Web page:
I get it, Warner Brothers’ president Alan Horn made it very clear, Warner Brothers really has no interest in the specialty indie niche market. The folding / absorption of New Line brought in a much more lucrative, though quality-questionable, stable of young boy demographic genre-friendly suckfests, while also cutting the costs of about 500 jobs. And let’s face it, once you start saving money, cutting costs… it becomes addictive. What else is expendable? What else can we kill?
Sometimes it’s more like an endurance challenge: how little can I get by with? We’ve done it here at Film Threat, budgeting out film festival coverage in what could be considered a sado-masochistic exercise more than “financially responsible” method of operation (the lesson we learned: just because something can be done on a survival-only method, doesn’t mean it should be done). And I caution WB similarly: just because you can survive without Picturehouse and Warner Independent, it doesn’t mean you should.
What I found truly interesting about the piece, however, was the reasoning behind the shuttering of both companies as it relates to the glut of indie fare in theaters:
“Horn cited the fact that 600 pics get released annually as having made the specialty biz less attractive financially in recent year.”
Are those numbers accurate? 600 specialty pics annually? Is this counting theatrical, DVD, VOD, etc? I mean, we review about 1,000+ films per year, sure, but I wouldn’t consider the majority of those films to be anything with a significant enough release to actually affect WB in such a way as to require them to shutter two companies. Many of the films were review are on the fest circuit without representation or distribution so… where did this figure come from? The reasoning continues:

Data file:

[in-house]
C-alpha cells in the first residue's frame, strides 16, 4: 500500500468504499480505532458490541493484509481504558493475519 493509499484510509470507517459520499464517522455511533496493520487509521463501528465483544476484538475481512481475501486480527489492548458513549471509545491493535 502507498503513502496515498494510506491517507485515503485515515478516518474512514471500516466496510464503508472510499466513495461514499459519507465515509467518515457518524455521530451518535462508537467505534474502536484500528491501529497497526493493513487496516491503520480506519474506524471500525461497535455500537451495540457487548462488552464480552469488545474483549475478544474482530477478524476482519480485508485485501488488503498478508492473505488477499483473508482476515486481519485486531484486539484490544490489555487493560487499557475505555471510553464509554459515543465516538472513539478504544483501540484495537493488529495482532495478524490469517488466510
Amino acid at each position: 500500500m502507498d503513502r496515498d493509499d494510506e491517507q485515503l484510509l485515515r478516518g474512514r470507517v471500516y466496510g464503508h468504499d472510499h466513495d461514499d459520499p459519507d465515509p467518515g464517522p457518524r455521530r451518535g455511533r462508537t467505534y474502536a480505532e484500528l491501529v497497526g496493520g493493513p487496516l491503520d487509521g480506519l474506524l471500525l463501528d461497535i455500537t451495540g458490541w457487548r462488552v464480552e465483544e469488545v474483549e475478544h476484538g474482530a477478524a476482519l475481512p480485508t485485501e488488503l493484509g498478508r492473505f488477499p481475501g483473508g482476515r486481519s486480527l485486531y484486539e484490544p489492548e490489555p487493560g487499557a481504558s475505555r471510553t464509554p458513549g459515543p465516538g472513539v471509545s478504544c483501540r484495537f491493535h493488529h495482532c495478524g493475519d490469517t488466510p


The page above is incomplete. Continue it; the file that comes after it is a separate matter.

“He also said that such pics have become more likely to screen at multiplexes rather than art-house venues and expressed confidence in Warner’s distribution side to ensure that smaller films receive the proper handling.”
There were 600 specialty pics in multiplexes, really?
I understand how WB distribution enables them to work in whatever specialty flicks they do go after and market them aggressively, on par with their more blockbuster fare, but what’s the point of that? They’re specialty because they’re unique, often niche films, where the big publicity push wouldn’t properly work, do justice to or properly convey the film anyway. I think it’s a bone being thrown to the critics of this move that the WB isn’t “getting out of the indie film biz but stressed that it will still acquire and produce specialty pics,” but we all know that that’ll last about as long as the first major campaign fails to make said specialty film have a $10 million opening weekend (and I’m being conservative).
Furthermore, from a business standpoint, it seems like WB is absorbing and jettisoning, essentially making one big beast instead of a number of smaller, interconnected ones. While this makes sense from a “behemoth to conquer the world” mentality, it doesn’t leave for very much longevity or dispersement of risk. If one of the smaller companies took a hit, in the past, then it affected that smaller company primarily and WB as a satellite. Now… all guns aimed at one target, WB. If there’s a failure, the risk is all in. Isn’t this what happens right before another company comes in a buys out? Make it one easy transaction, top gets rich and all the satellite businesses don’t exist or don’t have a say?
Anyway, these are all just questions because I’m no economics major. I was never a future business leader of America, I don’t wear suits and working an average 9-5 will likely result in me wandering the Earth homeless rather than “content” in my cubicle jail. I’m a passionate film fan who gets the opportunity to share his opinions with the intarweb, and I’m sad to see Picturehouse and WIP go, and I’m just trying to figure out the logic, s’all.